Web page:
London 2019 Review

All your bellringing needs under one roof, sort of!

A new Central Council President, a new Ringing World Chair, tours of St Paul’s ringing chamber and bells, quiz night, worship and celebration, the historic presentation to Alan Regin at the CCCBR Annual Dinner, and a roadshow that included 21 speakers, 17 exhibitors, 4 training bells and 3 mini rings, I’m exhausted just thinking about it.

This year’s Central Council weekend took a new direction with the addition of the mini roadshow and the whole weekend was open to all ringers, not just Central Council Representatives.  Events kicked off on Friday afternoon with some general ringing at towers across the City, and the St Paul’s Cathedral ringers opened their ringing chamber for tours to see the bells and the views of the City.  The evening continued with a quiz hosted by Philip Barnes.

“I’d like to thank the St Paul’s ringers for an excellent tour today. It was a real treat. And they kept thanking us for wanting to visit them!”

Saturday morning gave visitors a chance to catch up on the work of the various Workgroups and to see first-hand the progress made since the change in constitution of the Council.  There seemed to be a real sense that the Council was responding to the changing needs of the ringing community.

There was an air of purposefulness about both of Saturday’s business meetings.   The Ringing World AGM saw agreement to a small but important change which modernises its objects and the appointment of David Grimwood as its new chair, building on the tremendous success achieved by Nigel Orchard.    The Central Council meeting whizzed through the Agenda and arrived at the most important part of proceedings, the election of a new President, Simon Linford.  Simon was unable to attend the meeting due to prior ringing teaching commitments but sent a video with the Brumdingers ringing Twinkle Twinkle at the end.  Much to do, but also much has been done and the outgoing President, Christopher O’Mahony, whose leadership has transformed the Council in recent years was presented with a gift as he heads back to Australia in the coming weeks.   Even the Act of Worship and Celebration, with professional musicians and the words of each hymn projected on a big screen, captured the forward-thinking and inclusive feel of the weekend

The evening saw the formal Dinner, kindly sponsored again by Taylors.  The guests were Revd Canon Stephen Evans, Rector of St Marylebone and Diana Evans, Head of Places of Worship Strategy for Historic England.  After the speeches, a special commissioned video was shown giving the highlights of the recruitment campaign Ringing Remembers which aimed to recruit 1,400 new ringers in memory of those who died during the First World War, and which surpassed expectations as a recruitment campaign.  Following that, Alan Regin, MBE, was presented with a bespoke artwork, which included a sandbag which held soil taken to the UK from Ypres, in recognition of his role as the Steward of the Rolls of Honour.   In a moving response Alan talked about how the Ringing Remembers campaign and his work to honour the sacrifice made by over 1,500 ringers in 1914-1919 had affected him personally.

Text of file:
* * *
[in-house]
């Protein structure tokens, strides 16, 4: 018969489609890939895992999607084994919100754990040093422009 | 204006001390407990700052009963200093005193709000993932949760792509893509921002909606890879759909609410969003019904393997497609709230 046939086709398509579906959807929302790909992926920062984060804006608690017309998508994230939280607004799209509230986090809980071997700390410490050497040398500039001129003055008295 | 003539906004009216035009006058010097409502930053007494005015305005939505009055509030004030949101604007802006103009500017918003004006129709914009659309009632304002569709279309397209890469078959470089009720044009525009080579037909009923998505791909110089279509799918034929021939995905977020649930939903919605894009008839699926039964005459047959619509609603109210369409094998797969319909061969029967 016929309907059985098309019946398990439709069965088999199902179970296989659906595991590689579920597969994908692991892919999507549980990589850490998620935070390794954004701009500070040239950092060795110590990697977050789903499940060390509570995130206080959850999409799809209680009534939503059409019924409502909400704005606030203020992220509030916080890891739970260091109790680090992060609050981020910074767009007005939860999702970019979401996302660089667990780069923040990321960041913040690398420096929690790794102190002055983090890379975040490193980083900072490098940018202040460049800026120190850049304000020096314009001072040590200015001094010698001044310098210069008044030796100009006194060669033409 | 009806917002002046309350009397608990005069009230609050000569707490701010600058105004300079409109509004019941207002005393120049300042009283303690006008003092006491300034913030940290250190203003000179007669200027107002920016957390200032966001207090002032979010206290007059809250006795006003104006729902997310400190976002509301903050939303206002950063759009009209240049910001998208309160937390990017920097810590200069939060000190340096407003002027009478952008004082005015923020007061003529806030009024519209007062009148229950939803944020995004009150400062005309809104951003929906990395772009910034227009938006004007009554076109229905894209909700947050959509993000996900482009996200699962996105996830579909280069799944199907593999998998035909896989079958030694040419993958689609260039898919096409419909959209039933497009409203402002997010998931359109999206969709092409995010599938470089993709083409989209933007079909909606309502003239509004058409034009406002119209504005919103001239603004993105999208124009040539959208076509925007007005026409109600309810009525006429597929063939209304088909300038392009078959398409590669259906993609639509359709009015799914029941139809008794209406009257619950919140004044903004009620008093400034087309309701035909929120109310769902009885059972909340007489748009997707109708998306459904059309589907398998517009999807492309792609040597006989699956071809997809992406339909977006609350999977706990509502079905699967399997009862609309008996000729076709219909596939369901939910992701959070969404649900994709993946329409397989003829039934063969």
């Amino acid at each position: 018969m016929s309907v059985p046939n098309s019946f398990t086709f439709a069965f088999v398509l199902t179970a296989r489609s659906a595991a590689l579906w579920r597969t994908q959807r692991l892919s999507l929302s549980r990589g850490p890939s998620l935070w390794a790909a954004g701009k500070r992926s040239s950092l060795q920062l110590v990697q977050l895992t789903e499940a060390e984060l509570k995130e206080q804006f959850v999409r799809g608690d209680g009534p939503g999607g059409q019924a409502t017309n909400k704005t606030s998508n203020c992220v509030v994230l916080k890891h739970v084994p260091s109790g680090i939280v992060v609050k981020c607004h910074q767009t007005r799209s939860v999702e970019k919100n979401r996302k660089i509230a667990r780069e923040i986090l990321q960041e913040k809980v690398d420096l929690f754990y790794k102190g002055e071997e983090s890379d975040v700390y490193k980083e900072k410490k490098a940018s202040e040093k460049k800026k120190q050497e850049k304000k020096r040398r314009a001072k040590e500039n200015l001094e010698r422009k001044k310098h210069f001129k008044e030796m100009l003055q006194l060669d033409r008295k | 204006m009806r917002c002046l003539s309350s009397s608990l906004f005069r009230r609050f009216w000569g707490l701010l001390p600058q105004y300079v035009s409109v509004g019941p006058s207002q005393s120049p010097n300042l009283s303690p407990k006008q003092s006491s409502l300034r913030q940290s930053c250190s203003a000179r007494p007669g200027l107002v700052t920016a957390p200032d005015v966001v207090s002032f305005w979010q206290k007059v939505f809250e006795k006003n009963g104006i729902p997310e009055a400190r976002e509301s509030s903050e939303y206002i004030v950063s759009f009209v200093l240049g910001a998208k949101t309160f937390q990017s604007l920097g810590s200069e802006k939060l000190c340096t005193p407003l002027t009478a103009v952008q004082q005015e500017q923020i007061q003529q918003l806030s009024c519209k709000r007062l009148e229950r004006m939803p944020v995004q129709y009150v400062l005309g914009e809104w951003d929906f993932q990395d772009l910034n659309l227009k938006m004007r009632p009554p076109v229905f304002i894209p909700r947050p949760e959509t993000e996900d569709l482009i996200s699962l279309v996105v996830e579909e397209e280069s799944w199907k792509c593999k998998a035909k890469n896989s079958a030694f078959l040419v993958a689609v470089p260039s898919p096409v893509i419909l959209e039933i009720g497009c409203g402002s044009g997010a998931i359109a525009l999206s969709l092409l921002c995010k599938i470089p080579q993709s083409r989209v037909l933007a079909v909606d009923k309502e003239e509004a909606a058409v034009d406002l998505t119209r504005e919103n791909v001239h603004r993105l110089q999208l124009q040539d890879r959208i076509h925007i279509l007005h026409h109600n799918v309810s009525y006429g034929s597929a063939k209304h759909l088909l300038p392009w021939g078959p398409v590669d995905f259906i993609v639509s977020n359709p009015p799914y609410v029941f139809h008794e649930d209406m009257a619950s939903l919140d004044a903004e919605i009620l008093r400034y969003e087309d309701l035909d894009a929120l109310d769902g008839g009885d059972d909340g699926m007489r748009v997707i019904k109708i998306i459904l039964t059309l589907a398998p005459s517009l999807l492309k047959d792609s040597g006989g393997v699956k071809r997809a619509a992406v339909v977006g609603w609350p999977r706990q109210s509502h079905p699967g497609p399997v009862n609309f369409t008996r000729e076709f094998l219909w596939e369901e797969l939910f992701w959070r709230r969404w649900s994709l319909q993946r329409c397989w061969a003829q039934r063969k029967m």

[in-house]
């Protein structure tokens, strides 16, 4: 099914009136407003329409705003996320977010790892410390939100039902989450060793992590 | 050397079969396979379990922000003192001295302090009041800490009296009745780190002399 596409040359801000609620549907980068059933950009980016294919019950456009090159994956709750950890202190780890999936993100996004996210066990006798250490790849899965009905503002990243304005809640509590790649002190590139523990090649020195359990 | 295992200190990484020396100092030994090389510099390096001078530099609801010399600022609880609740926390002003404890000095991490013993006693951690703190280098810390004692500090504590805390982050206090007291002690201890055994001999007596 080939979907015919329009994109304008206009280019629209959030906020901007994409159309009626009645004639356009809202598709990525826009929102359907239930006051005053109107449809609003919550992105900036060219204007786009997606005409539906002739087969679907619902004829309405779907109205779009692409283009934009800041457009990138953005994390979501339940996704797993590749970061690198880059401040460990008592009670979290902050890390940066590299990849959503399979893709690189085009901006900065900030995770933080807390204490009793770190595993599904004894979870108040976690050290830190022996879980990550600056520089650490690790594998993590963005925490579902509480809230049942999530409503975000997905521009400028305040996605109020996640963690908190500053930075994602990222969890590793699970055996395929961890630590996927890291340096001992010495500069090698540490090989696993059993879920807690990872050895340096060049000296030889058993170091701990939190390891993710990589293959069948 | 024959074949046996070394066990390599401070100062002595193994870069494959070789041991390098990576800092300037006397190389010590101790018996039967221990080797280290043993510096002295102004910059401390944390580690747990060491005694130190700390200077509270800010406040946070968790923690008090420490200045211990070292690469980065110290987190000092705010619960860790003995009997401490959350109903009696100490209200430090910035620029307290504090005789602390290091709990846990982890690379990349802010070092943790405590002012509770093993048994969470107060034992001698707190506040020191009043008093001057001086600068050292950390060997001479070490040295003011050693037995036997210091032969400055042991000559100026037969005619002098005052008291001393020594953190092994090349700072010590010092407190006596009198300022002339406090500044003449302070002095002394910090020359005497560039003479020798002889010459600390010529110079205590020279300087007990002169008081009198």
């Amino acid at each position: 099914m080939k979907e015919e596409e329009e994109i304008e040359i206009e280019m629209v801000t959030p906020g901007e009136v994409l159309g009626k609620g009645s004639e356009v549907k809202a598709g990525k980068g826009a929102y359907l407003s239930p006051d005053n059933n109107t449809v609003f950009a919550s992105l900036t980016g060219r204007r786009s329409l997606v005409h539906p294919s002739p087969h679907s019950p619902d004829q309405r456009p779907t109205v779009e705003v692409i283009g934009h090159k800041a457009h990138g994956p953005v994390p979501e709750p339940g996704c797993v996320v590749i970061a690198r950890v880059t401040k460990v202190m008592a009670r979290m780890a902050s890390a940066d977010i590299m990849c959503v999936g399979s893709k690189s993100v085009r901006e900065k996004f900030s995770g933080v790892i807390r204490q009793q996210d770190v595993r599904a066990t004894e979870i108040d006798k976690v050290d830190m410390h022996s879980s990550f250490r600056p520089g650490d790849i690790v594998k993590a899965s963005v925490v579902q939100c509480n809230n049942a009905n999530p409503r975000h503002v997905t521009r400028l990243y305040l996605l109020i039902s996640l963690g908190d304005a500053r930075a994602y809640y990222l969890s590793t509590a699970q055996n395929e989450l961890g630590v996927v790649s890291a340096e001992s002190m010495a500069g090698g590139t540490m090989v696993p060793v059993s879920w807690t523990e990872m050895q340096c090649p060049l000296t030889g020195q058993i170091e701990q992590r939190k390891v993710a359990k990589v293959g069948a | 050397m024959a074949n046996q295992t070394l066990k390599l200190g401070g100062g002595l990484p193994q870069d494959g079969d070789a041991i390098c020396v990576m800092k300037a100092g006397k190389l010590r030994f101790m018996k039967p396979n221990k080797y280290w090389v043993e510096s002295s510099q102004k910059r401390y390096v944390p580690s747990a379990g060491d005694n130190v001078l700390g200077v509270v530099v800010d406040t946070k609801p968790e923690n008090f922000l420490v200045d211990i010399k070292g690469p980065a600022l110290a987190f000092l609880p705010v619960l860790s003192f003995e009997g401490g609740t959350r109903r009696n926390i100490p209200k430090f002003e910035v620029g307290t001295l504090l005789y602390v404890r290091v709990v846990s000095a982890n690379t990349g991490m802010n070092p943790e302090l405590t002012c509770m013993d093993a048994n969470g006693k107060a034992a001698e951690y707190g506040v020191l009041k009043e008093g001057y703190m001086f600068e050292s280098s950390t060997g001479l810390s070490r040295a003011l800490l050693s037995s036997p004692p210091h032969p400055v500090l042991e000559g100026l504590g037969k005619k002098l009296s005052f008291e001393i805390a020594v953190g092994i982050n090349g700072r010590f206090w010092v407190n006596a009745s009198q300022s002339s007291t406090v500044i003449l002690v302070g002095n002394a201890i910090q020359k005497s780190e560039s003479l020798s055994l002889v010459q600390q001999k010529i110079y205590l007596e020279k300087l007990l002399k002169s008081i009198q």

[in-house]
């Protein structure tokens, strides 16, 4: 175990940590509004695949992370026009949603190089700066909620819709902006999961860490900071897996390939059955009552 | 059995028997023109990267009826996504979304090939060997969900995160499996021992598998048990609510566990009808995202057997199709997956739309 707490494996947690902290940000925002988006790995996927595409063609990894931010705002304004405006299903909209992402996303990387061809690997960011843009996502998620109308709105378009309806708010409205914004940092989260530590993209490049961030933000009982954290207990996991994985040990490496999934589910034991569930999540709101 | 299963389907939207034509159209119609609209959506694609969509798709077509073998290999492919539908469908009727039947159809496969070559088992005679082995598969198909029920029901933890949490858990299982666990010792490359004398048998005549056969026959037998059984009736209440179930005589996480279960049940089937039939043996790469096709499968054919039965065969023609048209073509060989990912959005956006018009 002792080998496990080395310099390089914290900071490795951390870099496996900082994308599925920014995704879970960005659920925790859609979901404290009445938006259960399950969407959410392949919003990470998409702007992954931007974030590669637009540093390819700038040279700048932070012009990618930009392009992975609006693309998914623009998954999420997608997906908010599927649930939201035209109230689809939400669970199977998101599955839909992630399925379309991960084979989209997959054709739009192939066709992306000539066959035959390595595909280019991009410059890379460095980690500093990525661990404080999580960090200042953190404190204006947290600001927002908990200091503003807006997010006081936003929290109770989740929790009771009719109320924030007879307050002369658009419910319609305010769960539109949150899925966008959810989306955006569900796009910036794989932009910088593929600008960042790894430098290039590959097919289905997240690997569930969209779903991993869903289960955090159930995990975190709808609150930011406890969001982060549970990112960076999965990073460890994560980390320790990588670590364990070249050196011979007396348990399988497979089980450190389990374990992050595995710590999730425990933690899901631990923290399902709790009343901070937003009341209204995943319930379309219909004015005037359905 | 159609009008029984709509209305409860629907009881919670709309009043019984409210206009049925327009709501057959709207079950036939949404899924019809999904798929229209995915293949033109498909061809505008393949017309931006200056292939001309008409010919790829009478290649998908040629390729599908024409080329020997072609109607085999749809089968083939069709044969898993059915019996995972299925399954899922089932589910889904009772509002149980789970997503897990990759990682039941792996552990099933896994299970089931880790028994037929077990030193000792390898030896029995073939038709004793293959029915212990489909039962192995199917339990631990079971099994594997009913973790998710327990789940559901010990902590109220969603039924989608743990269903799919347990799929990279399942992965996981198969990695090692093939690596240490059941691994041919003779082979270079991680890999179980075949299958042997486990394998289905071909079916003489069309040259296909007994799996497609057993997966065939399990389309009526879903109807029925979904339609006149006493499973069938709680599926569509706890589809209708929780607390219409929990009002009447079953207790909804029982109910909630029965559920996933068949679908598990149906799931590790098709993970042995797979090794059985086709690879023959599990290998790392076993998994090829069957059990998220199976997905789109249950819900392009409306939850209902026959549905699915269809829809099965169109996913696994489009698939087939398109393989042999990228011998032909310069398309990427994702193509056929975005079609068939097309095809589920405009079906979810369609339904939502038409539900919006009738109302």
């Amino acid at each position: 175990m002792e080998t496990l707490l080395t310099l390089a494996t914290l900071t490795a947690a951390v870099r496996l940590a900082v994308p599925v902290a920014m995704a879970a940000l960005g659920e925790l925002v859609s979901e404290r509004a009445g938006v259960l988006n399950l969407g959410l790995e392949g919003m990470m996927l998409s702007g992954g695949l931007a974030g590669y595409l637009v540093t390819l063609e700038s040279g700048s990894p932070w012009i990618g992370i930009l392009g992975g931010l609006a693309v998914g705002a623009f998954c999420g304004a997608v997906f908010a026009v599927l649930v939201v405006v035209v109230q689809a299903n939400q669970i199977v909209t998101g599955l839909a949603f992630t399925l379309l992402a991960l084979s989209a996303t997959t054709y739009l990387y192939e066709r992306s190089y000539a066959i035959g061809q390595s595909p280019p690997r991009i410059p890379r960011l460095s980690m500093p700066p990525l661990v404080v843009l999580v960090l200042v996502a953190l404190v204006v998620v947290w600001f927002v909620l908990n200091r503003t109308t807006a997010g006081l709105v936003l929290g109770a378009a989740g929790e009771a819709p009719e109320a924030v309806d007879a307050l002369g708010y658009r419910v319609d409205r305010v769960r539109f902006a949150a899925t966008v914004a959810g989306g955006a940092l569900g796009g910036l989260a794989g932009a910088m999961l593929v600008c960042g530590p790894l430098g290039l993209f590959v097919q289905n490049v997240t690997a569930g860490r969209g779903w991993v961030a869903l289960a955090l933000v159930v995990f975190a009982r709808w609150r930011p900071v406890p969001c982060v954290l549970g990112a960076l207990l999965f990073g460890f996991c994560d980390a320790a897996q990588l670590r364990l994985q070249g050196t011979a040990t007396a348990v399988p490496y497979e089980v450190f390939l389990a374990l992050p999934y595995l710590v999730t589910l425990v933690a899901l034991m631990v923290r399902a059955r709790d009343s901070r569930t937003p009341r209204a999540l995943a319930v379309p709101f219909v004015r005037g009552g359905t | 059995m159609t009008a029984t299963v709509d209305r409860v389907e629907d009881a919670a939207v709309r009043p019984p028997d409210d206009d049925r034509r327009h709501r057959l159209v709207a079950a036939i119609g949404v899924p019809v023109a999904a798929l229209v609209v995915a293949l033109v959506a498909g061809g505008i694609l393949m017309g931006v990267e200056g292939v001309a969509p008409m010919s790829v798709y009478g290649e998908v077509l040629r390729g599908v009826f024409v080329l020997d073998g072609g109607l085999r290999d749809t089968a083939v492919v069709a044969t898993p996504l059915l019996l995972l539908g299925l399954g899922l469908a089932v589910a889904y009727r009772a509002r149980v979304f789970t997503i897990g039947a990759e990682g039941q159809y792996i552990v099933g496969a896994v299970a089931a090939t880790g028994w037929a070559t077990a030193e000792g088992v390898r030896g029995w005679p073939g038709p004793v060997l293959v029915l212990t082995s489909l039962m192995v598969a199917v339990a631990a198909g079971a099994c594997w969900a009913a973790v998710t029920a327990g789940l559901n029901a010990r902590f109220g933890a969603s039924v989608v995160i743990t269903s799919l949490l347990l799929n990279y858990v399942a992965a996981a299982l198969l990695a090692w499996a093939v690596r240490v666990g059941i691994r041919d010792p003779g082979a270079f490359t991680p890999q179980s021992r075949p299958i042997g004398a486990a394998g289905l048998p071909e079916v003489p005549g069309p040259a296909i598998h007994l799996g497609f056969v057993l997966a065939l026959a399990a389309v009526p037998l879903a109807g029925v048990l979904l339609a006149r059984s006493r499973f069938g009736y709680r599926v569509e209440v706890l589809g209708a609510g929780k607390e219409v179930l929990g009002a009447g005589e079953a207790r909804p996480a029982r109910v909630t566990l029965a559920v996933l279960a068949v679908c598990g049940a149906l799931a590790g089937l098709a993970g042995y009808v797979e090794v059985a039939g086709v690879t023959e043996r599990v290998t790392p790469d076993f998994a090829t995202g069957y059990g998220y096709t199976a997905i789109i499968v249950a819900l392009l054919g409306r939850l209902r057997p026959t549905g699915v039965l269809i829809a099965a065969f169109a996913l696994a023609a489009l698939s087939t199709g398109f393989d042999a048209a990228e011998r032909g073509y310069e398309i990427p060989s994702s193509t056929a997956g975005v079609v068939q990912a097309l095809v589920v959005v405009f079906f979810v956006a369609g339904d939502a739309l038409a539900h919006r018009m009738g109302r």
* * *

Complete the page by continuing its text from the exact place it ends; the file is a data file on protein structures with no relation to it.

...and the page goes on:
Sunday service ringing had been organised in some City towers and the mini roadshow was in full swing.  There were 21 different talks from workgroup updates, Project Pickled Egg, Insurance, Safeguarding, the Ringing Remembers legacy, bell restoration projects, youth bands and university ringing, understanding and using social media, sound control and building a bell sound, the Ringing Remembers biographies, ART, tower environment, the future of buildings that hold the bells and the making of bells.  The Westley Award was presented in recognition of someone who had become involved in the maintenance of tower bells over the last 5 years.  There were some compelling applications, and the award was presented to Barry Garrett (see RW article 5655 page 905).

The final session of the day was the story of When Ringing Had to Stop, a very entertaining session based on Steve Coleman’s research of the National Archives, letters, diaries and news cuttings of the time.  The story telling was interspersed with readings (and singing) by Mary Bone, Mike Trimm, Kath Johnson, Mike Winterbourne, Emma Rouse and Fred Bone.

After this, visitors made their way home and the clear up operation began.  A huge thank you to everyone who visited during the course of the weekend, to the speakers, exhibitors and mini rings who made the roadshow entertaining and enjoyable.  Special thanks go to the organisers and teams of people in the backgrounds that helped pull all of this together.

“Great conference. Well done all, really enjoyed whole thing.”

Some of the presentations from the roadshow are now available to view here

If you missed out this time around, don’t worry, next year we get to do it all again in Nottingham on 4-6 September 2020.  Save the date and look out for further information soon. #CCNotts20

If you’d like to help shape the 2020 Central Council event, or you attended London 2019 and didn’t have time to complete your evaluation form, please email your ideas or suggestions to

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